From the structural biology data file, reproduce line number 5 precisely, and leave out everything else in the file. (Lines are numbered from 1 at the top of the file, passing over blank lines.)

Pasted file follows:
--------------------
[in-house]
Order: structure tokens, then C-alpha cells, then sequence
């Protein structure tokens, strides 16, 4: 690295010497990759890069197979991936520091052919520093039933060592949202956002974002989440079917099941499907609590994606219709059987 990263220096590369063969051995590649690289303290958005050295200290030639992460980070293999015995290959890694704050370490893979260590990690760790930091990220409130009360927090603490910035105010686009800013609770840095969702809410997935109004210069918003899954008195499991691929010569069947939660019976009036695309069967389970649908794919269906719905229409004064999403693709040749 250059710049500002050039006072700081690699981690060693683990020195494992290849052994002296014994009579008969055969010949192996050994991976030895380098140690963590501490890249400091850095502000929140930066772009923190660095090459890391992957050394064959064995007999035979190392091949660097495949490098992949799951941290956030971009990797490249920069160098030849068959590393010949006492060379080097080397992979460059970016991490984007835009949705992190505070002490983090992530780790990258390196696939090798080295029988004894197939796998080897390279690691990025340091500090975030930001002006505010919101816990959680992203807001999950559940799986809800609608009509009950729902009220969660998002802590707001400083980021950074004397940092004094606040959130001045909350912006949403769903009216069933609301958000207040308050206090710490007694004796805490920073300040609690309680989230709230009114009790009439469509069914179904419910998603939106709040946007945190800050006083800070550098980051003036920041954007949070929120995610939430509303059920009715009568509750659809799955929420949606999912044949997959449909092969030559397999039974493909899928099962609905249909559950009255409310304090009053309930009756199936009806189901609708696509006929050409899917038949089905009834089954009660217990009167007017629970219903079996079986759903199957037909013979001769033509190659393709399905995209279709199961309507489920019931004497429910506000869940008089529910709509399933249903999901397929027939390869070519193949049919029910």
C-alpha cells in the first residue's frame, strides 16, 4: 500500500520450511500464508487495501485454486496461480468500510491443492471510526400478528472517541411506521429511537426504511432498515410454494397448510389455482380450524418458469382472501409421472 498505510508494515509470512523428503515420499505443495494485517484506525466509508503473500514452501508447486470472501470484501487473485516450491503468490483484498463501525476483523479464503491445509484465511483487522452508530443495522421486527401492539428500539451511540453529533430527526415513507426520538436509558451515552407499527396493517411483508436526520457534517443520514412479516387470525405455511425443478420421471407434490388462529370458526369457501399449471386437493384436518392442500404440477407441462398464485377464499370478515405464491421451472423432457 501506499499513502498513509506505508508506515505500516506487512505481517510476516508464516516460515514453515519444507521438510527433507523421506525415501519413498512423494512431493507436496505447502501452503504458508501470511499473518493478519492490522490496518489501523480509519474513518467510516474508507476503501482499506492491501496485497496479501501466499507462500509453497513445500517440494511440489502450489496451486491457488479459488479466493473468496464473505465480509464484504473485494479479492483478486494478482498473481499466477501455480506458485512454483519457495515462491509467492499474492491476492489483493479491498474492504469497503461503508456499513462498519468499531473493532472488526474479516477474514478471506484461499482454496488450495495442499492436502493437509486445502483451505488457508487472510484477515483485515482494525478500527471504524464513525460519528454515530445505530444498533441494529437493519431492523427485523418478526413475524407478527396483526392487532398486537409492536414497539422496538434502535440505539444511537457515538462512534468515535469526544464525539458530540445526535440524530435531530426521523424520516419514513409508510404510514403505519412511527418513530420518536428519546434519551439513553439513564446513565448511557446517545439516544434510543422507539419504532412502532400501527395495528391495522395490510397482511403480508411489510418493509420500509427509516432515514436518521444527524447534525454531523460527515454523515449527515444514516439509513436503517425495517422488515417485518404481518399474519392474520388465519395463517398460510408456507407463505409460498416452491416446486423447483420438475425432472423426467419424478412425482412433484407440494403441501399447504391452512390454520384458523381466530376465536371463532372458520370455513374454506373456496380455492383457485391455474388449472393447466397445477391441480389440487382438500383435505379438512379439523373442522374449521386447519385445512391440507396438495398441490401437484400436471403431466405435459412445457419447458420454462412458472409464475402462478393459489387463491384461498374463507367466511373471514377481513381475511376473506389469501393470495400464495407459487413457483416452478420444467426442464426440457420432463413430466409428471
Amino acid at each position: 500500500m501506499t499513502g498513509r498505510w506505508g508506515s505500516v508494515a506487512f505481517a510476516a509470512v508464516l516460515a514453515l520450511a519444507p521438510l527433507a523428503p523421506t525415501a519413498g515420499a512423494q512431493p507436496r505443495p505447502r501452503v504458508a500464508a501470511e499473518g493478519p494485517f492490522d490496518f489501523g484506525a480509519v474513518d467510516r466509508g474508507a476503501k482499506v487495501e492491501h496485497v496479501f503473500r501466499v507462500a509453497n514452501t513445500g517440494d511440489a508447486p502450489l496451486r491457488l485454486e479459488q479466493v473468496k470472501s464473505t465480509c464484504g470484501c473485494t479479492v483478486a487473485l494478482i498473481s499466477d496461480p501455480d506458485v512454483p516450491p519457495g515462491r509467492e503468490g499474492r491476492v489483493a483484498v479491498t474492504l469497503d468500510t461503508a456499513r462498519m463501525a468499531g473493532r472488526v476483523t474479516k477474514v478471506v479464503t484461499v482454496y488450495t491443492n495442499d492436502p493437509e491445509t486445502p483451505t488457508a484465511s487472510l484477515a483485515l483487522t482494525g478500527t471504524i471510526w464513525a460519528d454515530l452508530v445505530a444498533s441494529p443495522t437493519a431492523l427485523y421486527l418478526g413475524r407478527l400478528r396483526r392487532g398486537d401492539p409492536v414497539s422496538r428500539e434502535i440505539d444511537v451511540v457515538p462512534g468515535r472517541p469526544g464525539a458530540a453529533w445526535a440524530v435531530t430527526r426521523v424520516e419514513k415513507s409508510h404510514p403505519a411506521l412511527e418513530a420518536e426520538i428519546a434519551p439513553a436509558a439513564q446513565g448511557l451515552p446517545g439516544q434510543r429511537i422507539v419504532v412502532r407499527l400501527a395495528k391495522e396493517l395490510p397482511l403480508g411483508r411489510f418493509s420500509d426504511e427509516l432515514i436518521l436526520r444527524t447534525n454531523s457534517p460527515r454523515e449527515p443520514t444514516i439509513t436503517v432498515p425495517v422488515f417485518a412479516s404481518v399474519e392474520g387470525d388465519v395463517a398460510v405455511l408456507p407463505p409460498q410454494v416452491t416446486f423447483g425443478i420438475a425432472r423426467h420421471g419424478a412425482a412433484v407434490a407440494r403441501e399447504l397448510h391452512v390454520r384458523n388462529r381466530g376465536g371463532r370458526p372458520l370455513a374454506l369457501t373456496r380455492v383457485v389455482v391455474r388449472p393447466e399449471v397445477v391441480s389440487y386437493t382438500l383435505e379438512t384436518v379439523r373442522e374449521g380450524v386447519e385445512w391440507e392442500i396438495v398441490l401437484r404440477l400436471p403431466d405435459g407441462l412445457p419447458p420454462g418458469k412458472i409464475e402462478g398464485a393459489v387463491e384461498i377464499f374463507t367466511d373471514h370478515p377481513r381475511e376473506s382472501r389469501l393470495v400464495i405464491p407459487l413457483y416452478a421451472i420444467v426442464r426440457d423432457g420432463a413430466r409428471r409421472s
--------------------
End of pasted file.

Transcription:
Amino acid at each position: 500500500m501506499t499513502g498513509r498505510w506505508g508506515s505500516v508494515a506487512f505481517a510476516a509470512v508464516l516460515a514453515l520450511a519444507p521438510l527433507a523428503p523421506t525415501a519413498g515420499a512423494q512431493p507436496r505443495p505447502r501452503v504458508a500464508a501470511e499473518g493478519p494485517f492490522d490496518f489501523g484506525a480509519v474513518d467510516r466509508g474508507a476503501k482499506v487495501e492491501h496485497v496479501f503473500r501466499v507462500a509453497n514452501t513445500g517440494d511440489a508447486p502450489l496451486r491457488l485454486e479459488q479466493v473468496k470472501s464473505t465480509c464484504g470484501c473485494t479479492v483478486a487473485l494478482i498473481s499466477d496461480p501455480d506458485v512454483p516450491p519457495g515462491r509467492e503468490g499474492r491476492v489483493a483484498v479491498t474492504l469497503d468500510t461503508a456499513r462498519m463501525a468499531g473493532r472488526v476483523t474479516k477474514v478471506v479464503t484461499v482454496y488450495t491443492n495442499d492436502p493437509e491445509t486445502p483451505t488457508a484465511s487472510l484477515a483485515l483487522t482494525g478500527t471504524i471510526w464513525a460519528d454515530l452508530v445505530a444498533s441494529p443495522t437493519a431492523l427485523y421486527l418478526g413475524r407478527l400478528r396483526r392487532g398486537d401492539p409492536v414497539s422496538r428500539e434502535i440505539d444511537v451511540v457515538p462512534g468515535r472517541p469526544g464525539a458530540a453529533w445526535a440524530v435531530t430527526r426521523v424520516e419514513k415513507s409508510h404510514p403505519a411506521l412511527e418513530a420518536e426520538i428519546a434519551p439513553a436509558a439513564q446513565g448511557l451515552p446517545g439516544q434510543r429511537i422507539v419504532v412502532r407499527l400501527a395495528k391495522e396493517l395490510p397482511l403480508g411483508r411489510f418493509s420500509d426504511e427509516l432515514i436518521l436526520r444527524t447534525n454531523s457534517p460527515r454523515e449527515p443520514t444514516i439509513t436503517v432498515p425495517v422488515f417485518a412479516s404481518v399474519e392474520g387470525d388465519v395463517a398460510v405455511l408456507p407463505p409460498q410454494v416452491t416446486f423447483g425443478i420438475a425432472r423426467h420421471g419424478a412425482a412433484v407434490a407440494r403441501e399447504l397448510h391452512v390454520r384458523n388462529r381466530g376465536g371463532r370458526p372458520l370455513a374454506l369457501t373456496r380455492v383457485v389455482v391455474r388449472p393447466e399449471v397445477v391441480s389440487y386437493t382438500l383435505e379438512t384436518v379439523r373442522e374449521g380450524v386447519e385445512w391440507e392442500i396438495v398441490l401437484r404440477l400436471p403431466d405435459g407441462l412445457p419447458p420454462g418458469k412458472i409464475e402462478g398464485a393459489v387463491e384461498i377464499f374463507t367466511d373471514h370478515p377481513r381475511e376473506s382472501r389469501l393470495v400464495i405464491p407459487l413457483y416452478a421451472i420444467v426442464r426440457d423432457g420432463a413430466r409428471r409421472s